2 Consequential Costs You Need to Account For.
In the last few months we have read about and heard the noise in the Parliament about politicians who have dual citizenship or may have dual citizenship and the question whether they’re eligible to stand in Parliament; a question the High Court is working through and will eventually have to rule on.
It’s interesting to note that the concept of dual citizenship is actually quite recent, in recent decades in fact. The debate made me think about ourselves as a family and everyone I know who is family. Everyone in my own family is a dual citizen bar me, although I do have a legal right to abode in the UK. And from what I observe, this is the new normal.
If we go back 100 years or so, to the time when my grandparents came to Australia, they got on a ship, they kissed their family goodbye, and they never saw them again. It was a one-way ticket. Letters may have been sent and received on a regular basis, but essentially, they said goodbye to their family and never saw them again. My paternal grandfather was eight when he left home and my maternal grandfather was in his late teens. Never to see their parents again, which is pretty sad when you think about it.
In the modern world, things are totally different. Firstly, the modern definition of success is manifold: professional standing, educational accomplishments, athletic achievement, political clout, social impact, personal fulfillment and even celebrity status are measured on a global scale. We raise our children to be global citizens; hence we end up with children who are global citizens. Quite often we register the success of our family when we see them going overseas to university or going overseas for a promotion. Secondly, new information and communication technologies enable this to be the new reality for so many families: global nomads are the new hot desk worker – working from anywhere, anytime – and Facetime and Skype have replaced the humble letter.
The impact of globalisation on the lives of children and parents and its impact on family relationships is undeniable.
I was looking at someone recently who does two trips a year to visit his adult kids overseas. A retiree, he flies to the US and across to the UK and he’s away for about a month either side. In both cases, there’s not enough room for the family to put him up so he rents an apartment. With the cost of rental cars and so forth, he’s looking at about $20,000 for each trip ($40,000 p.a). If you think about this from a capital side in retirement, he would need about $500,000 to $750,000 extra in retirement just to fund his trips to see his family. And as he’s getting older, he’s saying, “I don’t want to travel economy. I want a bit more comfort because it’s too hard when I get to the other end.” So there is a true economic cost of his global family.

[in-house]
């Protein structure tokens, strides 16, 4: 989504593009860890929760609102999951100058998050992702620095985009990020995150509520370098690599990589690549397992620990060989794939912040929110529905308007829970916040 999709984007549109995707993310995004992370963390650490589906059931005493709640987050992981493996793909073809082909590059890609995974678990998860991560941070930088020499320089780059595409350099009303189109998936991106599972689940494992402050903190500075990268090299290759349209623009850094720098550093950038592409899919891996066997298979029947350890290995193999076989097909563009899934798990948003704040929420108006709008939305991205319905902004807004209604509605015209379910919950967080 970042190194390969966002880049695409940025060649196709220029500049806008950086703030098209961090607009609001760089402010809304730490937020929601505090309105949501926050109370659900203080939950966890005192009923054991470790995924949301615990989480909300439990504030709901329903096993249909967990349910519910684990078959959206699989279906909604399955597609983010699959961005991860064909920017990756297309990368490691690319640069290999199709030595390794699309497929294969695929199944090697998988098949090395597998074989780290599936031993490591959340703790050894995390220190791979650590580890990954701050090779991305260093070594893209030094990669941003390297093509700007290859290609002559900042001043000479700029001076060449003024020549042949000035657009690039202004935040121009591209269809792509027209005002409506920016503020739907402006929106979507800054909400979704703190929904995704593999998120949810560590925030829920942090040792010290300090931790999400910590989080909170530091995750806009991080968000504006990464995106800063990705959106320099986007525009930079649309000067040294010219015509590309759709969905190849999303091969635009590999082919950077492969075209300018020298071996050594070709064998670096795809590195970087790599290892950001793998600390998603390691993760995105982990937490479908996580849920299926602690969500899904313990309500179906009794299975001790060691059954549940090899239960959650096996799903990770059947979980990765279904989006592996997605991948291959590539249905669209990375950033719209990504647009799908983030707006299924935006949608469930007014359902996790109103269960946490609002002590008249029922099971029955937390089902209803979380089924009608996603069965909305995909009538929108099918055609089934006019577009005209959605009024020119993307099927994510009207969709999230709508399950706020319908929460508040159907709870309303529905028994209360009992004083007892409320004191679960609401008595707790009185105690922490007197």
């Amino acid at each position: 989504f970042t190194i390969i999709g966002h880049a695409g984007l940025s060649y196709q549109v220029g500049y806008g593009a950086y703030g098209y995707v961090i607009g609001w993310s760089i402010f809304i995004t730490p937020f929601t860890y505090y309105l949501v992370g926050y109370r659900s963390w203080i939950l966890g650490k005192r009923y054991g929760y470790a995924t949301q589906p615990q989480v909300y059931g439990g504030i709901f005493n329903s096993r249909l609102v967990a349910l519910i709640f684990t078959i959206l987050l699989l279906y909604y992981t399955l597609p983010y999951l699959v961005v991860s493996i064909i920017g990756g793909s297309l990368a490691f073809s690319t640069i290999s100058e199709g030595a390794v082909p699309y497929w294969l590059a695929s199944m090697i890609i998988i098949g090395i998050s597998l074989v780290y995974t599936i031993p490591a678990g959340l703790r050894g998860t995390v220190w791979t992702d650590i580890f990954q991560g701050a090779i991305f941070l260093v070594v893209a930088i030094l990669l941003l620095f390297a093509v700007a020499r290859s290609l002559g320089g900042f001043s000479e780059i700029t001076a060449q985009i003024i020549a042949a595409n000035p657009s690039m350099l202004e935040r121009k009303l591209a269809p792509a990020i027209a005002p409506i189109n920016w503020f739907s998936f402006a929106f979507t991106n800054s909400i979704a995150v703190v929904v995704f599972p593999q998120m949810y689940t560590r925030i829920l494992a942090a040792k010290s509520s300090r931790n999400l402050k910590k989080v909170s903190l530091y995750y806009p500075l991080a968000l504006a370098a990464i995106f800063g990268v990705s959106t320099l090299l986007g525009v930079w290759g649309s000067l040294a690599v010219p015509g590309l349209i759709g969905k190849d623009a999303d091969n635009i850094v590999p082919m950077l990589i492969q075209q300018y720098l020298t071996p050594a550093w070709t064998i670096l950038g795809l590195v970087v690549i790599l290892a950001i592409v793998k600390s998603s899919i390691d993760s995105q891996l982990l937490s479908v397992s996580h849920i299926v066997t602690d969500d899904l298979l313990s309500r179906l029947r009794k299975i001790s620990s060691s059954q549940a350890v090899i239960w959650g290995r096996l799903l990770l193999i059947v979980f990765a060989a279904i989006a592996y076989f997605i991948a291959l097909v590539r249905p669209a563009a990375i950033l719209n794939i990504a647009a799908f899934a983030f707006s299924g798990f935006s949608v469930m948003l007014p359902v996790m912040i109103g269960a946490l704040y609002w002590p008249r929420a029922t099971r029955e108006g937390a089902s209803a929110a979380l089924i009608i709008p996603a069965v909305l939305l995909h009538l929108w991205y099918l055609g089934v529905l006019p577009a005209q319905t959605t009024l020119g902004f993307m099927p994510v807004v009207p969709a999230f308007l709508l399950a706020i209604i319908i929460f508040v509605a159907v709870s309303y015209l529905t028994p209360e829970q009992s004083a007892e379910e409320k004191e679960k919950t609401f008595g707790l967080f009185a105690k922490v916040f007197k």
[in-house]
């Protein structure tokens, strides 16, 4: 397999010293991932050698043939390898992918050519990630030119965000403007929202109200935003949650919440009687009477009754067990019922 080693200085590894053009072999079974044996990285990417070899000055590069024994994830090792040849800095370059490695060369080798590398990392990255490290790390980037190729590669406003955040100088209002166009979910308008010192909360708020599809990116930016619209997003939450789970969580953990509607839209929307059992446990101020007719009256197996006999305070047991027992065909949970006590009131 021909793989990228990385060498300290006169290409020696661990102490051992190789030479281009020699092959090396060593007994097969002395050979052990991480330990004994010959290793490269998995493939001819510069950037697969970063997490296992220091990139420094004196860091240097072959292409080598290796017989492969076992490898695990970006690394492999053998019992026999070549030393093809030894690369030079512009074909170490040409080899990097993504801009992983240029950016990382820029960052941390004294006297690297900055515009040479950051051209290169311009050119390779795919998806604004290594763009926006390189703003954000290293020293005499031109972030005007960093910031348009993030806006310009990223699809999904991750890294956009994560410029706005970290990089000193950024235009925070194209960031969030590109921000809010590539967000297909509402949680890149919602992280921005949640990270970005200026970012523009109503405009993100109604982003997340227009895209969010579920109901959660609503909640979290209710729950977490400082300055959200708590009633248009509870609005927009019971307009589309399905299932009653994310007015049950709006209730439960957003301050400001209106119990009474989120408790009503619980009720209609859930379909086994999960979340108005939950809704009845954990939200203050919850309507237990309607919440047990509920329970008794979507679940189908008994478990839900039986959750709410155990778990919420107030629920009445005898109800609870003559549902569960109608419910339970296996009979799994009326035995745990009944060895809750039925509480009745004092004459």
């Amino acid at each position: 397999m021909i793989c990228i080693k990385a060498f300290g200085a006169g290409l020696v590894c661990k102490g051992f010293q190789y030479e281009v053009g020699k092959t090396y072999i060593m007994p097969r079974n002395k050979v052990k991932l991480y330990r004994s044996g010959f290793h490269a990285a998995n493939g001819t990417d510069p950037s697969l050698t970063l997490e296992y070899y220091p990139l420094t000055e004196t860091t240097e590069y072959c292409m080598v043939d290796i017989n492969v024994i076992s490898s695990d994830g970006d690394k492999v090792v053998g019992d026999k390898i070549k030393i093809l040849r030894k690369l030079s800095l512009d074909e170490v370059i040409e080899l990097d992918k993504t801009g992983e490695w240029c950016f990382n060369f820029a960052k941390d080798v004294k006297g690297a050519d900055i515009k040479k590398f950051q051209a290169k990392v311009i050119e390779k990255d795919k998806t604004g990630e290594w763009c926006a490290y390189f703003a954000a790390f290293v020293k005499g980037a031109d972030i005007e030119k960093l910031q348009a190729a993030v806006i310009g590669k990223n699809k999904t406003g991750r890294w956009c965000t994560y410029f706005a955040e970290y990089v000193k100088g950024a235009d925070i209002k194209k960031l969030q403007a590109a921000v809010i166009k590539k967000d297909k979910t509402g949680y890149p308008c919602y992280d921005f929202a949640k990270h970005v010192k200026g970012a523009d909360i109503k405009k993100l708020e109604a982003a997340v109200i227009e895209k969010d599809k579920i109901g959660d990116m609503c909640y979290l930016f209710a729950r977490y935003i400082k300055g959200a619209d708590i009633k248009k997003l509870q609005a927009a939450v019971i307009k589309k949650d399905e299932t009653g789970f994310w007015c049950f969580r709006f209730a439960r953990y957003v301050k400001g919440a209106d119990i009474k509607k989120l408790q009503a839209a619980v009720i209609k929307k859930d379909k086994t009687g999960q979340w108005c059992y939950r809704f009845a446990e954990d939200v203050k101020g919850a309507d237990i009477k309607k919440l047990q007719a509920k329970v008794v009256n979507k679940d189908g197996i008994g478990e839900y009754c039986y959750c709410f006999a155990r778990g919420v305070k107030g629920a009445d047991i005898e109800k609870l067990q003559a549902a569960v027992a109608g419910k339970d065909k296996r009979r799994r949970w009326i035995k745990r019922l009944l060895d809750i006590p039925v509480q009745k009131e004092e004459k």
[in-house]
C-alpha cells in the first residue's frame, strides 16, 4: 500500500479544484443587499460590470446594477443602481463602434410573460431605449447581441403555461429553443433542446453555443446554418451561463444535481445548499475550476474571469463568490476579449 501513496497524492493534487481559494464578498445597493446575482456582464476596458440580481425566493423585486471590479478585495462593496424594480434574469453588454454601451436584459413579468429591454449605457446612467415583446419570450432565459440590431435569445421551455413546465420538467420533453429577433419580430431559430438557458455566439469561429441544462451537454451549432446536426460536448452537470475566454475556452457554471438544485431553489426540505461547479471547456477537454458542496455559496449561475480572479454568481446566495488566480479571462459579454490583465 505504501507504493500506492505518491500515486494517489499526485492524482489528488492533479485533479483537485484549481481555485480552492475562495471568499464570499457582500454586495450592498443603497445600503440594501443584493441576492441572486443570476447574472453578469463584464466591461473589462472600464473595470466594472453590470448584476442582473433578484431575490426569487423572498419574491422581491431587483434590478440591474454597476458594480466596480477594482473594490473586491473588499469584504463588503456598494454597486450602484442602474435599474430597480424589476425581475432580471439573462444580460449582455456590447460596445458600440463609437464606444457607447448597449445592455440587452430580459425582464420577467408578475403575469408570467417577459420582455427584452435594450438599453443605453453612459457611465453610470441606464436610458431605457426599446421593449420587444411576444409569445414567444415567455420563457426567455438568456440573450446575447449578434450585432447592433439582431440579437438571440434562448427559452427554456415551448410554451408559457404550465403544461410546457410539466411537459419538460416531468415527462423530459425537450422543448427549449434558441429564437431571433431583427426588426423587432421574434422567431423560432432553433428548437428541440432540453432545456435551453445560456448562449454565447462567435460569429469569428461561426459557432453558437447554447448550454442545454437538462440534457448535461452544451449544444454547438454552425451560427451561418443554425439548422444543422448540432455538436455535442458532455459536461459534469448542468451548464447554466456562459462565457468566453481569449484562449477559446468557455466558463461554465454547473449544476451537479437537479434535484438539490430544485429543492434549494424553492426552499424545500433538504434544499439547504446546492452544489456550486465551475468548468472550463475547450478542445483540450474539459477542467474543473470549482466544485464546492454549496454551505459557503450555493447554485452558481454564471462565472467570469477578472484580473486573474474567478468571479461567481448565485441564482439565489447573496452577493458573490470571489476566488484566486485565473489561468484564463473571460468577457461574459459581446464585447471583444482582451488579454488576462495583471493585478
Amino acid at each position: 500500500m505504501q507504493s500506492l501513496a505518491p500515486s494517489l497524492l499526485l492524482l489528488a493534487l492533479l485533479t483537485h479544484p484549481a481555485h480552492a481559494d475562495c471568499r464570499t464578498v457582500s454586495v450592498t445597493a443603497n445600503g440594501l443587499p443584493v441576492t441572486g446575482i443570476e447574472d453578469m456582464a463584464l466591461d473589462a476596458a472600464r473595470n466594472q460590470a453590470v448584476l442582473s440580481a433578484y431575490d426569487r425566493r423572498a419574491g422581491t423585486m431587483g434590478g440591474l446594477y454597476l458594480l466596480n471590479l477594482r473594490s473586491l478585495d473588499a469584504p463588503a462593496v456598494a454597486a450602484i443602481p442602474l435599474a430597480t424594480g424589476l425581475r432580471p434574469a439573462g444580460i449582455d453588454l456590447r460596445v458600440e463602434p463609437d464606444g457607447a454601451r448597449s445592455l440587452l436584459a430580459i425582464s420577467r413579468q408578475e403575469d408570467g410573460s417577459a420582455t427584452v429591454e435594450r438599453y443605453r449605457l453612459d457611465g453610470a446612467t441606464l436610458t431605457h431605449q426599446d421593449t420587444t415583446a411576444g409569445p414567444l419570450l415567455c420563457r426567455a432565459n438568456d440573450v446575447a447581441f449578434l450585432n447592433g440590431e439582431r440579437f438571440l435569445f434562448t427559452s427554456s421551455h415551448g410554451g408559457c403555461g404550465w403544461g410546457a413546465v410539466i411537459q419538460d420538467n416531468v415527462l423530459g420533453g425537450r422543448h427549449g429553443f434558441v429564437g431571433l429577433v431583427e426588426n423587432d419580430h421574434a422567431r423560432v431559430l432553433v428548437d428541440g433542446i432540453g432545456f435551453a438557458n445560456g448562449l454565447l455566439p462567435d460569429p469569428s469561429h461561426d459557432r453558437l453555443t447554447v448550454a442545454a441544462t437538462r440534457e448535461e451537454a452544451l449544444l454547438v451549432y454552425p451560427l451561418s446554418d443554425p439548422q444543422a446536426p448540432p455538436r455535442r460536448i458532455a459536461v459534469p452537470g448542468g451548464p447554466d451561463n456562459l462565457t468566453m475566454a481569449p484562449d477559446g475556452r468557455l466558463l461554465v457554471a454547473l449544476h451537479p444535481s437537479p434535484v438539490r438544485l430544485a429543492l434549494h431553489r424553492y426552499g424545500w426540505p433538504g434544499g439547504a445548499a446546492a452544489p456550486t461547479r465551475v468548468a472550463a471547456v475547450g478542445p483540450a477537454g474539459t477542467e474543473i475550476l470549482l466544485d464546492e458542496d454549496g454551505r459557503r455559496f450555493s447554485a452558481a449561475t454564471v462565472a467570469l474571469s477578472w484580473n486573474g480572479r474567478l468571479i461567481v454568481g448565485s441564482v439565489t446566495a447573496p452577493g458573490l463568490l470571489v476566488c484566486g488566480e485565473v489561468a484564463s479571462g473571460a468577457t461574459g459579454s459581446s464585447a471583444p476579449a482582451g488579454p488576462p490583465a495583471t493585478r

The second cost, of course, is the globalisation of taxes. If you are a resident of Australia you pay tax on all your Australian income and any other income from any other country. If you leave Australia and become a non-resident of Australia, you pay tax on the Australian income but no Australian tax on your foreign income. However, if you’re in the US, you pay tax on all your income in all locations. If you live elsewhere, some countries have death duties and gift duties, other countries do not. In Australia, death duties were abolished 35 years ago. If you go to the US, the death duties and gift duties are 40% above the threshold. Consequently if you’re passing assets from a US resident to a non-US resident, there can be severe estate reporting issues. Likewise, if you move from one country to another sometimes you end up being a tax resident in both locations and potentially be subject to their tax for estate planning purposes.
It’s complicated. It needs to be planned perfectly.
Quite often we see someone with a global family, they visit so often they decide to buy a property in the location, such as Singapore or London or the US. And of course, once you buy an asset in a location, you are in both their estate and their tax systems and their legal systems. It’s easy to buy something. It’s harder to unwind it, particularly if there’s a crisis. This too needs to be planned meticulously.
In modern society, people face more complex family relationships than ever before, it is easy to get confused about what we should do, what we want and how we should prepare financially. Dual citizenship, global nomads, new information and communication technologies and a transnational labour market increase both the opportunities we have but also the complexity that we face. Accounting for a global family requires careful planning.
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